First women drop out of Marine officer infantry training
Stars and Stripes
WASHINGTON — The first two female lieutenants to volunteer for the Marine Corps’ Infantry Officer Course failed to complete the program, the Marine Corps said Tuesday.
The first woman did not finish the combat endurance test at the beginning for the course in late September. Twenty-six of the 107 male Marines also did not finish the endurance test.
The second woman could not complete two required training events “due to medical reasons,” said Capt. Eric Flanagan, a Marine spokesman.
She is receiving treatment and is in “good condition,” Flanagan said, though the Marine Corps is not releasing specifics about her medical condition or any identifying information about either of the women.
The women will now attend their primary military occupational specialty schools, Flanagan said.
The Corps decided earlier this year to allow female lieutenants to attend its school for infantry officers as part of a larger effort to gather data on how to expand the role of women in combat. Male infantry officers must complete the 10-week course after graduating from The Basic School.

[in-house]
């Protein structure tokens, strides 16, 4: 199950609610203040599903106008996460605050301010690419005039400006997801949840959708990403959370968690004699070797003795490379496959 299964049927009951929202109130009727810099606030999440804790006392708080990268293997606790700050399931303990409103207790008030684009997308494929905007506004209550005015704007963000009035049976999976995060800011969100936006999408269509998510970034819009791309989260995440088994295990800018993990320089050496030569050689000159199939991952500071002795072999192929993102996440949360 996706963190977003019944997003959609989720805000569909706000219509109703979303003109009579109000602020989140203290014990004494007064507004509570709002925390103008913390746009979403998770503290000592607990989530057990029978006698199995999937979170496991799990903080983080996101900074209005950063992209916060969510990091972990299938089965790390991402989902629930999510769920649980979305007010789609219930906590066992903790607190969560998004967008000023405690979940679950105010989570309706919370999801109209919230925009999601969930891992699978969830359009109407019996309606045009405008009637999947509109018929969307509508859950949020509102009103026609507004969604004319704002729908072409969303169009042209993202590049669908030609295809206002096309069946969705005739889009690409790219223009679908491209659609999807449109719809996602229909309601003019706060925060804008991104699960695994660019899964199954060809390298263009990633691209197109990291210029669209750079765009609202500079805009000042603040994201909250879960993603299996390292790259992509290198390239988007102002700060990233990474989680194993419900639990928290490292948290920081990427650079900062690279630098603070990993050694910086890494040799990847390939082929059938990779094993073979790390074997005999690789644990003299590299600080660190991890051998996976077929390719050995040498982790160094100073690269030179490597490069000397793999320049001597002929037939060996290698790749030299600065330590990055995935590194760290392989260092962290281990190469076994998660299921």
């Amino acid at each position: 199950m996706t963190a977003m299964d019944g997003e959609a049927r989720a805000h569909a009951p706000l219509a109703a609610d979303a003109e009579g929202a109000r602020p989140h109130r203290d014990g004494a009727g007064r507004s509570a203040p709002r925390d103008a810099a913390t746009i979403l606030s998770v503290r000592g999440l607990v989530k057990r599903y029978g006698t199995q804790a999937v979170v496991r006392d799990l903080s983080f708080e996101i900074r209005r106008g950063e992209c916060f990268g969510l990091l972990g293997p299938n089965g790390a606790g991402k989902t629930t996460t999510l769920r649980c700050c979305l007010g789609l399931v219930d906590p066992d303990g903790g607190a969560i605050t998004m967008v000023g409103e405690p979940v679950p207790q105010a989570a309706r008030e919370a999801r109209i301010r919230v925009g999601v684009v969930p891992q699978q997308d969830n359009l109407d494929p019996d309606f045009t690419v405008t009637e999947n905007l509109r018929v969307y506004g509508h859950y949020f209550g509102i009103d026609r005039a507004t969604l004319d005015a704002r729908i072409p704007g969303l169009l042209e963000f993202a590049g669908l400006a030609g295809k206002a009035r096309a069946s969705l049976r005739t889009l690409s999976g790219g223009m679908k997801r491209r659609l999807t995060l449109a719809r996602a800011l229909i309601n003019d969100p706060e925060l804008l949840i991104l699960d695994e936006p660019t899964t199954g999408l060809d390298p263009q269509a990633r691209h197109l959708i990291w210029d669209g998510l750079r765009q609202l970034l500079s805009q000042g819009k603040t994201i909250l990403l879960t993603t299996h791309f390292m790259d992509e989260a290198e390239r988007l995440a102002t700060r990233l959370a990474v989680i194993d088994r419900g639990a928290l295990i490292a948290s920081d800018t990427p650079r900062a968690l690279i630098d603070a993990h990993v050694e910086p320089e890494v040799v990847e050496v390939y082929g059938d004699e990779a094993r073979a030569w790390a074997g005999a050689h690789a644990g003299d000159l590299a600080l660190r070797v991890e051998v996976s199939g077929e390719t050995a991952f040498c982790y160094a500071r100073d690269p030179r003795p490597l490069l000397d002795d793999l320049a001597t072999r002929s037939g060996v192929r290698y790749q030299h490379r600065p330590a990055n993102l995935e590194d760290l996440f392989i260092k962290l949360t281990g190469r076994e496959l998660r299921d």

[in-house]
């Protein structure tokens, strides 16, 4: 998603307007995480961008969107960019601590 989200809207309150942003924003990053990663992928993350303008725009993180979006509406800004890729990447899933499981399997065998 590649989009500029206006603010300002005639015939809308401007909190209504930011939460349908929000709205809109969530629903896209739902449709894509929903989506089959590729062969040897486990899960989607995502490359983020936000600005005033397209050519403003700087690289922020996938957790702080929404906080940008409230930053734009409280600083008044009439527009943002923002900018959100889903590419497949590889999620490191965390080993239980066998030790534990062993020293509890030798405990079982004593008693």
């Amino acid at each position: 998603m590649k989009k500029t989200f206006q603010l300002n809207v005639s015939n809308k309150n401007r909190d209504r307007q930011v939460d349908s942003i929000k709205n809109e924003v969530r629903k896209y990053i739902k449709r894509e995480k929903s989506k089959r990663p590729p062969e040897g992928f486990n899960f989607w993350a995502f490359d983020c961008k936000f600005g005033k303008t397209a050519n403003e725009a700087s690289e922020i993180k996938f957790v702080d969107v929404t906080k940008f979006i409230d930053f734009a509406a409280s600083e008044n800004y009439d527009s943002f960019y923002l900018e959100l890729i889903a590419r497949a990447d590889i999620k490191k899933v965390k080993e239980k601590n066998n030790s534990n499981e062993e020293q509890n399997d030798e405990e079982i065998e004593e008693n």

In addition to allowing women to volunteer for IOC, the Marines will allow enlisted women to volunteer to train with the infantry training battalion for research purposes. The Corps will give men and women volunteers a strength test to see how they respond to heavy machine gun lift, casualty evacuation and “march under load” assessments, according to a service-wide message released in April.
As part of the assessment process, the Marine Corps will assign some active-duty female officers and high-ranking enlisted female Marines to certain jobs in combat-related battalions for the first time. The units include artillery, tank, combat engineer, combat assault, low altitude air defense and assault amphibious battalions, are all in the women’s existing specialties. Female Navy medical officers, chaplains and corpsmen now may also be assigned to those battalions.
Marine Corps Commandant Gen. James Amos will use the information gathered in the test programs and initiatives to make recommendations about how to change the policies that currently bar women from combat.